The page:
NetWellness is a global, community service providing quality, unbiased health information from our partner university faculty. NetWellness is commercial-free and does not accept advertising.
Thursday, October 2, 2014
Head Trauma and its Link to Alzheimers
I have read one of the potential causes of Alzheimer`s may be head trauma. I wondered if there has been a higher incidence of Alzheimer`s in Athletes (for example, football players). What are the research studies which made this link, and what kind of head trauma are we referring to?
Hello! Thank you for submitting your questions to us. There is a type of dementia that athletes involved in high impact sports such as boxing and football may develop called "dementia pugilistica", sometimes referred to as "punch drunk" syndrome. This type of dementia is thought to be the result of repeated head trauma. Studies have found that the brains of these individuals at autopsy contain numerous neurofibrillary tangles, which are also found in Alzheimer`s disease (AD). This is a different type of dementia than Alzheimer`s disease. Regarding head trauma as a risk for Alzheimer`s disease: Case-control epidemiological studies have been done where people are followed over many years and large quantities of information about their lifestyle and medical history are obtained. People who develop the disease (cases) are compared with people who do not develop a disease (controls). A history of severe head injury associated with hospitalization or a loss of consciousness has emerged as a consistent risk factor for the development of Alzheimer`s disease in these large-scale studies. It is estimated that head injury may double the risk of developing Alzheimer`s disease. It is probable that head trauma may trigger biological processes that lead to the development of the plaques and tangles in the brain that are characteristic of AD. It is important to remember that head injury is a risk factor for the development of AD, but not necessarily a direct cause. There are many people with head injuries who do not develop AD and there are many people with AD who have never had a head injury. The causes of AD are very complex. However, it is certainly important to recognize that protection from head injury is a good medical practice for protecting health in general as well as something that may potentially lower the risk for AD. Again, thank you very much for your questions. If you have any further questions, please don`t hesitate to contact us again.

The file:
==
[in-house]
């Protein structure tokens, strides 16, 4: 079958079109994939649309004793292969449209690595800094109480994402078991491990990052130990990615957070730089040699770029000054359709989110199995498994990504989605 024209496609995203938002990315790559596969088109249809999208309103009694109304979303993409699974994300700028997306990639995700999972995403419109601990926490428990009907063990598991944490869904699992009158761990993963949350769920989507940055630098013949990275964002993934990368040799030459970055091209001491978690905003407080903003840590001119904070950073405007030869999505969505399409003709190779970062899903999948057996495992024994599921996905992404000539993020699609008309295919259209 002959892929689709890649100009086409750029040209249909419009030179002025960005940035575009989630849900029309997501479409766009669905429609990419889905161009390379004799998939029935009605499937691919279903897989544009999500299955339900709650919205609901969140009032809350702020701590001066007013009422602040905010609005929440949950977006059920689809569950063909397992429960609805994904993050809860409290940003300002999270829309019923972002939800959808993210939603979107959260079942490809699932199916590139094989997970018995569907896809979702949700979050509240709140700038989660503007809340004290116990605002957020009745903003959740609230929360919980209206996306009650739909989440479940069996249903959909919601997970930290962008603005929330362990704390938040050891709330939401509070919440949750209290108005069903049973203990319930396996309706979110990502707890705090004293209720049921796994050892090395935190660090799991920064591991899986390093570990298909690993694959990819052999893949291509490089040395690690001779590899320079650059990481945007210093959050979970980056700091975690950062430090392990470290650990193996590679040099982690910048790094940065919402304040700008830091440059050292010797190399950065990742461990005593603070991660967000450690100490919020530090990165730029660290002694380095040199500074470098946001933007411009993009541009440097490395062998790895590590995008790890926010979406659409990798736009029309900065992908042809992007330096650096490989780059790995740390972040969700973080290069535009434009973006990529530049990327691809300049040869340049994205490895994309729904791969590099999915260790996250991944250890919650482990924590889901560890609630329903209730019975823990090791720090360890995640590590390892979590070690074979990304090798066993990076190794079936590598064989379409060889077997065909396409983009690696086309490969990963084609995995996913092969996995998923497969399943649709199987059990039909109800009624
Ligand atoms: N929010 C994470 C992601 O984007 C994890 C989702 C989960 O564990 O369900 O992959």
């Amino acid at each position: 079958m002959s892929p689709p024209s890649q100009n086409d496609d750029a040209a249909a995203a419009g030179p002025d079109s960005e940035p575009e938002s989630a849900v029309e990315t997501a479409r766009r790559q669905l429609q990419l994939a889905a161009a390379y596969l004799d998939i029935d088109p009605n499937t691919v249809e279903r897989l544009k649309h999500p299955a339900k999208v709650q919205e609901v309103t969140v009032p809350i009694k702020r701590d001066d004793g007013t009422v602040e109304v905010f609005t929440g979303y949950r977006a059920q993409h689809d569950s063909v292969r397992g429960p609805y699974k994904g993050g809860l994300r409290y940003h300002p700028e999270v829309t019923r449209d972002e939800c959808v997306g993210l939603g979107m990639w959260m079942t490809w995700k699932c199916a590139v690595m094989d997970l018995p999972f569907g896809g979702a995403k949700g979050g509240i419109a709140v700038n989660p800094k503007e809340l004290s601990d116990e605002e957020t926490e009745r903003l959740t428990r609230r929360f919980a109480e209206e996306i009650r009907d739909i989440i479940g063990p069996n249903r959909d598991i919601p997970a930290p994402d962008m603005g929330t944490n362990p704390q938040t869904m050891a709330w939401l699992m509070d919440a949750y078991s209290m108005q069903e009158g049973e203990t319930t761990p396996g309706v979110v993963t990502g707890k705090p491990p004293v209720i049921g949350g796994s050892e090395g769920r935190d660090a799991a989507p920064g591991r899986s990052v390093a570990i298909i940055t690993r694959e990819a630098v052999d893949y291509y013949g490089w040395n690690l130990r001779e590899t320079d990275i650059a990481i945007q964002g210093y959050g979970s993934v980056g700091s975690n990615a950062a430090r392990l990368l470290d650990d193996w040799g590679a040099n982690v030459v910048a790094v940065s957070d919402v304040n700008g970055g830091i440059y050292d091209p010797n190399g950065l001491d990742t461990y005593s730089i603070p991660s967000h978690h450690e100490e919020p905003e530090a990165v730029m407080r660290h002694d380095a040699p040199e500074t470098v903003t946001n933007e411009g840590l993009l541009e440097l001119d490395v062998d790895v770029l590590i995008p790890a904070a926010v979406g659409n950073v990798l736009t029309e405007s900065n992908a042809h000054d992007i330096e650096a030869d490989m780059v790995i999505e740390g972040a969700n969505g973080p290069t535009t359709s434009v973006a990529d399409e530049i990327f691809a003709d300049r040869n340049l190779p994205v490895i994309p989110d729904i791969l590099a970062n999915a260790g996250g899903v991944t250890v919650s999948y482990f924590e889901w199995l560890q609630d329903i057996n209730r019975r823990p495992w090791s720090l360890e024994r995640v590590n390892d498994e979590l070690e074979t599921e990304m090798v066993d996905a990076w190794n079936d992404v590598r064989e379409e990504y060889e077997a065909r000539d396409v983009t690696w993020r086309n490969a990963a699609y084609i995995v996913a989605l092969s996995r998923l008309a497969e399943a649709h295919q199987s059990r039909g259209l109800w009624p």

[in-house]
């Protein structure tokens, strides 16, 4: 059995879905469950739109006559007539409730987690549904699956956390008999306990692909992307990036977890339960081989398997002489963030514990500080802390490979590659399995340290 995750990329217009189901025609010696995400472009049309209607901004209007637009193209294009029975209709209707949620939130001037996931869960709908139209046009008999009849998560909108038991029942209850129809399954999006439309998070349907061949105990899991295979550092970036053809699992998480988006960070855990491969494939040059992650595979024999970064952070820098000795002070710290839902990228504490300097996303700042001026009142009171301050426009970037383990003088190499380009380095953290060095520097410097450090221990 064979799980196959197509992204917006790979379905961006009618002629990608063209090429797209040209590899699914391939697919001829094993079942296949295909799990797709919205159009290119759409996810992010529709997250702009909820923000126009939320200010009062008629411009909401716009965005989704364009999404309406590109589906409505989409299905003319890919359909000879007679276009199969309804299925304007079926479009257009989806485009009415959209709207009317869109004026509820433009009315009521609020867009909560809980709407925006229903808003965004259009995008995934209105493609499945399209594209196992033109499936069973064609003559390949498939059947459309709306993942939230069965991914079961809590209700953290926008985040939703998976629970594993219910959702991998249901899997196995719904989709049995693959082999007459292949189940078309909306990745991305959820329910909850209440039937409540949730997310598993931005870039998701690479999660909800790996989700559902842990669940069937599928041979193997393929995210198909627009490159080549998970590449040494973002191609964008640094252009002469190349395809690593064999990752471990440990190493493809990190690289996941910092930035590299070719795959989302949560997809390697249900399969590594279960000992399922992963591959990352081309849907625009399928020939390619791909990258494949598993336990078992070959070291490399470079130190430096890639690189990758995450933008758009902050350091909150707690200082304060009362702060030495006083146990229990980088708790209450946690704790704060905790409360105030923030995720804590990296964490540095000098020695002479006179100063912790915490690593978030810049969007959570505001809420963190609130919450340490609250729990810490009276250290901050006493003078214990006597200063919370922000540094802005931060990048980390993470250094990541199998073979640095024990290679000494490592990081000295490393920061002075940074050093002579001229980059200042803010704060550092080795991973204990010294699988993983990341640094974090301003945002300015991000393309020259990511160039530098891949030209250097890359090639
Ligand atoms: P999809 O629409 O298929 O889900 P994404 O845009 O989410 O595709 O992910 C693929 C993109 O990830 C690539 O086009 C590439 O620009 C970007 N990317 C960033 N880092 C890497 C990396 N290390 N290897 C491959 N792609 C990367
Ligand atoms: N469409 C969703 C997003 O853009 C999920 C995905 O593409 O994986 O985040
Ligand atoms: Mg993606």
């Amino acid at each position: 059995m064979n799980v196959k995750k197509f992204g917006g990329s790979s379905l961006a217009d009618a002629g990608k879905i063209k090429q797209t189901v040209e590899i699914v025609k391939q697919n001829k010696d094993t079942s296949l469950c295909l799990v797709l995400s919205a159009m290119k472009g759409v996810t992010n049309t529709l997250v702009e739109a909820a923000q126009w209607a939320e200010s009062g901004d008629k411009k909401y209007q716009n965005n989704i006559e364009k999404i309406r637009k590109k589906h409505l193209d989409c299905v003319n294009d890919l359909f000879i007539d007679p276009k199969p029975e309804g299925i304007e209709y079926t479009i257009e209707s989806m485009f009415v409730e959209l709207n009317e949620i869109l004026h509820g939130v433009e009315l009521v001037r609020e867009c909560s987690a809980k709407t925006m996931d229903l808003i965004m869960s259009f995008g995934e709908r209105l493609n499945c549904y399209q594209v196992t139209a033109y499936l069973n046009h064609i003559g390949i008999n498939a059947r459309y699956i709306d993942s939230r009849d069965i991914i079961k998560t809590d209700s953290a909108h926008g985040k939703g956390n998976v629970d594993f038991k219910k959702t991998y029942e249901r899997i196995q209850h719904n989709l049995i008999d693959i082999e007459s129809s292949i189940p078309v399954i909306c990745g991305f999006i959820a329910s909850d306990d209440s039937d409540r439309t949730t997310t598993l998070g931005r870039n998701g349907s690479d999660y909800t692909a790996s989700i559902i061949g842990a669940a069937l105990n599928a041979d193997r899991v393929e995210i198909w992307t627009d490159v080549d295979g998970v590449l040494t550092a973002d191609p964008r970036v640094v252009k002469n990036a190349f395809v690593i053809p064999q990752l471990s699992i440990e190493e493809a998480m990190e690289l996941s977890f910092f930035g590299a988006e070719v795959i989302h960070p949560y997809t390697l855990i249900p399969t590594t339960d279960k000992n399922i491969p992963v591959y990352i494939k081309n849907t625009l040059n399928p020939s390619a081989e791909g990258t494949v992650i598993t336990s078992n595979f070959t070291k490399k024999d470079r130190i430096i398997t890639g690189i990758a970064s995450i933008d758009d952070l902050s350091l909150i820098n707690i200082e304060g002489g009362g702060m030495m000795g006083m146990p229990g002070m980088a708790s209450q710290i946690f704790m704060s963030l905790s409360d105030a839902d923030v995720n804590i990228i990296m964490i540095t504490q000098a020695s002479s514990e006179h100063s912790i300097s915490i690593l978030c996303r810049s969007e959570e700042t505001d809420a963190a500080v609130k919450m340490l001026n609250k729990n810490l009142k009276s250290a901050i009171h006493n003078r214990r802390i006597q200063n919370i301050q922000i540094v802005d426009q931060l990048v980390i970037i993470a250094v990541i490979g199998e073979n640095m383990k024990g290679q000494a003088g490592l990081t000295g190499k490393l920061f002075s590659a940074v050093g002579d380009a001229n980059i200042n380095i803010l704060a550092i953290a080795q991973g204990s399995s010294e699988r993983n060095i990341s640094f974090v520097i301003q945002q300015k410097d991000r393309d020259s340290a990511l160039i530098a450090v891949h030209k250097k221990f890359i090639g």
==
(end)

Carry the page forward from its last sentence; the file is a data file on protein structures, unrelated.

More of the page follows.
Paula K Ogrocki, PhD
Assistant Professor of Neurology
School of Medicine
Case Western Reserve University